Editorial Cartoon: Marketing fear

The new breast cancer screening results are out.

 

 

 

 

 

 

 

 

 

 

 

 

 

 

 

 

 

The news didn’t go over so well. Of course, when you actually listen to what the news is, it doesn’t seem so outrageous. Using fear to market this or that seems to be very popular of late — we need to fear terrorists so please do whatever you feel is needed to protect us. If you smoke you will DIE (real soon), don’t drink or you’ll get wrapped around a tree. For the love of God, don’t have sex and Swine flu will kill you unless you get the vaccine. 

It is true that there are women under fifty who will not get screened (unless they have a known predisposition for breast cancer) and some of them will die. The problem is: many more women will get mastectomies and endure cancer treatment for masses and abnormalities that would not have resulted in death by cancer and, in the absence of detection, may not actually have been a detriment to their health at all.

Fear and emotion are powerful motivators. Knowledge advances over time. By my understanding, the results simply indicate that the overall value of early mammogram and self-exam are eclipsed by the potential harm of false-positive detections. This knowledge only comes with time and reasearch. For otherwise healthy women who do not have risk factors for breast cancer (or cancer in general), the probability of contracting breast cancer is less dangerous than the possibility of false-positives and the treatment that follows. In this litigious society, do you really think a doctor is going to walk into the recovery room after your preventative double mastectomy and tell you that the mass probably wouldn’t have killed you, but it’s better to be "safe than sorry?" What about an informed decision?

The study claims that cost was not considered as criteria, only effectiveness. Just about every time that cost is not considered, the results seem to point to less treatment rather than more. This is a giant red flag telling us that the people who make money from this (and other fear marketing) are more concerned about profit than actual care. I heard a news report on NPR where a woman stated that this was an attack on women. Isn’t it an attack on women to be fearmongered into unnecessary tests that could lead to more unnecessary tests up to chemotherapy and mastectomies? Christina Applegate had a double mastectomy as prevention. In her case, there is a history of cancer in her family, but there is at least anecdotal evidence that other women without risk factors are choosing the same option because it is better to be safe than sorry. The real attack on women is that the organizations who stand to make money money from the detection of, treatment of and the folks who sell pink ribbons have so entrenched themselves in the psyche of American women that they have lost the ability to make an informed decision about their own lives.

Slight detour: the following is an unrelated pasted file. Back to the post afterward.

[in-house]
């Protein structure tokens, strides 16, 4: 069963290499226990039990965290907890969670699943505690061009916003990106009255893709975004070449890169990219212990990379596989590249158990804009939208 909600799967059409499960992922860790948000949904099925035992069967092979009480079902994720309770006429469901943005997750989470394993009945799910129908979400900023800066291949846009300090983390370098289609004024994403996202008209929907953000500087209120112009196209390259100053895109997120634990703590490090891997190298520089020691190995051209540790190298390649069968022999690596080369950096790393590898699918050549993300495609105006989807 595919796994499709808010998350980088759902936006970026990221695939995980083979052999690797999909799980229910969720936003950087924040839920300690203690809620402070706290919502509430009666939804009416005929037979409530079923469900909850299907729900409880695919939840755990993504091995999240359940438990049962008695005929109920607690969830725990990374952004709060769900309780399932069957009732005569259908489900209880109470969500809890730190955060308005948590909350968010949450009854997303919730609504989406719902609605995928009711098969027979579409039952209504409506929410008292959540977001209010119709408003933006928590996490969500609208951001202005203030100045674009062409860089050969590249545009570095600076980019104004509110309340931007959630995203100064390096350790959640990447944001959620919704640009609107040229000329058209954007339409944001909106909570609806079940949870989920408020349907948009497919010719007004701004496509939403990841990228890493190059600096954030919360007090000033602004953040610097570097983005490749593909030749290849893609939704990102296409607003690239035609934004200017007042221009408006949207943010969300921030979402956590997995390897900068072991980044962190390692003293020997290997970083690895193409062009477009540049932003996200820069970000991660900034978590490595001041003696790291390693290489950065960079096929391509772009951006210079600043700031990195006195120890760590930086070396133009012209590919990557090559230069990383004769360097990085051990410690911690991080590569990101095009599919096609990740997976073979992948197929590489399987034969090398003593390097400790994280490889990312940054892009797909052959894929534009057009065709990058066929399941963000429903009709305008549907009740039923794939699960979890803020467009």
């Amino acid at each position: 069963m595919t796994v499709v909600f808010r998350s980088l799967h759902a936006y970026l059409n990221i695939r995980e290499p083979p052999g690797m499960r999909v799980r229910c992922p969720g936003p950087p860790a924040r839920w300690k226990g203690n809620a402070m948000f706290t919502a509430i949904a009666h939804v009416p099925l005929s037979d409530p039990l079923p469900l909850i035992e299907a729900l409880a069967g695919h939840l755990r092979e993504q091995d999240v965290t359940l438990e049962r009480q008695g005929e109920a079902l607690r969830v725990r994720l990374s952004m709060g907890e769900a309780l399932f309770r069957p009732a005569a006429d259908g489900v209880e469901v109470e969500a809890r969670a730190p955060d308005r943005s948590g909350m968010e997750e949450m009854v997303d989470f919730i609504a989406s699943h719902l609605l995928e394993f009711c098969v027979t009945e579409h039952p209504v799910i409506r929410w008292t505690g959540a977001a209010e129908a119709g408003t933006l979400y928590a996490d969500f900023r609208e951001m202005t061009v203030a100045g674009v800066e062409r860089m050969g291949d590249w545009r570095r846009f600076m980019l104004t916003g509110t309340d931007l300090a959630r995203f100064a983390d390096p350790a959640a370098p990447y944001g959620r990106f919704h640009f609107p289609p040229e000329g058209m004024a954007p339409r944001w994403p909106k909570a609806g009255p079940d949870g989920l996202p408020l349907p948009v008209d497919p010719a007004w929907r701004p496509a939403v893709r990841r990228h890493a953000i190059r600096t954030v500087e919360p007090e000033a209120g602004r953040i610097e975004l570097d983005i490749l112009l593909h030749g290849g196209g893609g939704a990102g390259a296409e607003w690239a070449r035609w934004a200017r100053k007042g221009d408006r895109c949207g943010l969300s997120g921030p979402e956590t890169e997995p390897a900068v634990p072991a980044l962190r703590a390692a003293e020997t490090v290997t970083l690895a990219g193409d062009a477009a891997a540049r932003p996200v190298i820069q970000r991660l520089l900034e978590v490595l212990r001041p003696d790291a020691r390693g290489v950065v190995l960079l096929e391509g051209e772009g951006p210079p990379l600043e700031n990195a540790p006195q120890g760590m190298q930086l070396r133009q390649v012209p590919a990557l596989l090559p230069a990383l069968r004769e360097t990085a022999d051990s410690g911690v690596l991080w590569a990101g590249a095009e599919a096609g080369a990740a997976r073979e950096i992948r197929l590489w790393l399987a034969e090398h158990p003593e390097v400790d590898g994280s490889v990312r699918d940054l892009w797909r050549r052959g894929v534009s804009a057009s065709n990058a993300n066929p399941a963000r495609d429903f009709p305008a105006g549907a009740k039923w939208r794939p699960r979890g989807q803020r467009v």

Yes, there will be women under the age of fifty who will die from breast cancer. If the new guidelines are implemented, even more may die. That is sad and unfortunate, but the real efforts should be undertaken to find ways to better detect and prevent cancer, not to defend methods and practices that have been shown to be inadequate. In the end, however, this is an opportunity for our wives, daughters, sisters and mothers to stop being a profit center and start being proprietors of their own care?

If you are a woman and you want a mammogram or want to learn how to administer a breast self-exam, then do it. If there’s a fight to be had it is the fight to ensure that the tests remain available and covered by insurance for those who choose to have them. Demand information that will help you come to reasoned and informed conclusion about what’s best for you, and not what’s best for a doctor, clinic, or pink-ribbon pushing activist.

Knowledge is power.

 

P.S. 

I just did some data mining at the National cancer institue web page. According to their own data, at 95% confidence, they report about an eightfold increase in diagnosis/death in women over fifty versus women fourty-nine and younger. For women under fourty-nine, regardless of risk factors, the chance of being diagnosed with breast cancer is around .008%. According to Wikianswers, your 50 year chance of dying an automobile accident is roughly 1%. Perhaps more effort should be spent on protecting women from cars.

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